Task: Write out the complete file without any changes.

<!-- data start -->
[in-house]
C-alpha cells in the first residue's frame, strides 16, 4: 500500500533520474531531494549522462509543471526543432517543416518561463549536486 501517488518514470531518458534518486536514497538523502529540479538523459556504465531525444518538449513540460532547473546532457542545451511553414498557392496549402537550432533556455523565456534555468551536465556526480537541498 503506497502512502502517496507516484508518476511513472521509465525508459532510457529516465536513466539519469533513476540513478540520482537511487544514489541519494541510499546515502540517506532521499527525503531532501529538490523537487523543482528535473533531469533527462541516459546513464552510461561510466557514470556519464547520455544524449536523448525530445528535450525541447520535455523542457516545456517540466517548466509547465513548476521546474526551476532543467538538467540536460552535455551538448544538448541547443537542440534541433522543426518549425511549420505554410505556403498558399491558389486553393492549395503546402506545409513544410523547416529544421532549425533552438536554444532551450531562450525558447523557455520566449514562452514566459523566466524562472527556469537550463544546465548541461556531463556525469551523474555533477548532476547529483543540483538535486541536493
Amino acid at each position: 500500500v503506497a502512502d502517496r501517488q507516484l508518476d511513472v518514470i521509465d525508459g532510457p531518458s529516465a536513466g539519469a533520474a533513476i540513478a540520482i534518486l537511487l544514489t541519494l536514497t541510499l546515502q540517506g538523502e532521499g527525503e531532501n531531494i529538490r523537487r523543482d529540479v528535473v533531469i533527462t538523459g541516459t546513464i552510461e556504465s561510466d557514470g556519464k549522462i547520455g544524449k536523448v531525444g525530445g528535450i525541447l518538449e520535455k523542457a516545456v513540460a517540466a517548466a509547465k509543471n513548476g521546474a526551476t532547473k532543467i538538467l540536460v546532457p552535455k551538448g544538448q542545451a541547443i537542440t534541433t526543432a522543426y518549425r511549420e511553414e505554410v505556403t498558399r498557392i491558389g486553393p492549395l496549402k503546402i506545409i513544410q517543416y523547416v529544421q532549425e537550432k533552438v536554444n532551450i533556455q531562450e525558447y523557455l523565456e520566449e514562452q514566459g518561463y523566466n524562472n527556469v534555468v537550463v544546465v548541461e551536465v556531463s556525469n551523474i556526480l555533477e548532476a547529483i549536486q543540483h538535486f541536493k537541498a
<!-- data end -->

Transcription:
[in-house]
C-alpha cells in the first residue's frame, strides 16, 4: 500500500533520474531531494549522462509543471526543432517543416518561463549536486 501517488518514470531518458534518486536514497538523502529540479538523459556504465531525444518538449513540460532547473546532457542545451511553414498557392496549402537550432533556455523565456534555468551536465556526480537541498 503506497502512502502517496507516484508518476511513472521509465525508459532510457529516465536513466539519469533513476540513478540520482537511487544514489541519494541510499546515502540517506532521499527525503531532501529538490523537487523543482528535473533531469533527462541516459546513464552510461561510466557514470556519464547520455544524449536523448525530445528535450525541447520535455523542457516545456517540466517548466509547465513548476521546474526551476532543467538538467540536460552535455551538448544538448541547443537542440534541433522543426518549425511549420505554410505556403498558399491558389486553393492549395503546402506545409513544410523547416529544421532549425533552438536554444532551450531562450525558447523557455520566449514562452514566459523566466524562472527556469537550463544546465548541461556531463556525469551523474555533477548532476547529483543540483538535486541536493
Amino acid at each position: 500500500v503506497a502512502d502517496r501517488q507516484l508518476d511513472v518514470i521509465d525508459g532510457p531518458s529516465a536513466g539519469a533520474a533513476i540513478a540520482i534518486l537511487l544514489t541519494l536514497t541510499l546515502q540517506g538523502e532521499g527525503e531532501n531531494i529538490r523537487r523543482d529540479v528535473v533531469i533527462t538523459g541516459t546513464i552510461e556504465s561510466d557514470g556519464k549522462i547520455g544524449k536523448v531525444g525530445g528535450i525541447l518538449e520535455k523542457a516545456v513540460a517540466a517548466a509547465k509543471n513548476g521546474a526551476t532547473k532543467i538538467l540536460v546532457p552535455k551538448g544538448q542545451a541547443i537542440t534541433t526543432a522543426y518549425r511549420e511553414e505554410v505556403t498558399r498557392i491558389g486553393p492549395l496549402k503546402i506545409i513544410q517543416y523547416v529544421q532549425e537550432k533552438v536554444n532551450i533556455q531562450e525558447y523557455l523565456e520566449e514562452q514566459g518561463y523566466n524562472n527556469v534555468v537550463v544546465v548541461e551536465v556531463s556525469n551523474i556526480l555533477e548532476a547529483i549536486q543540483h538535486f541536493k537541498a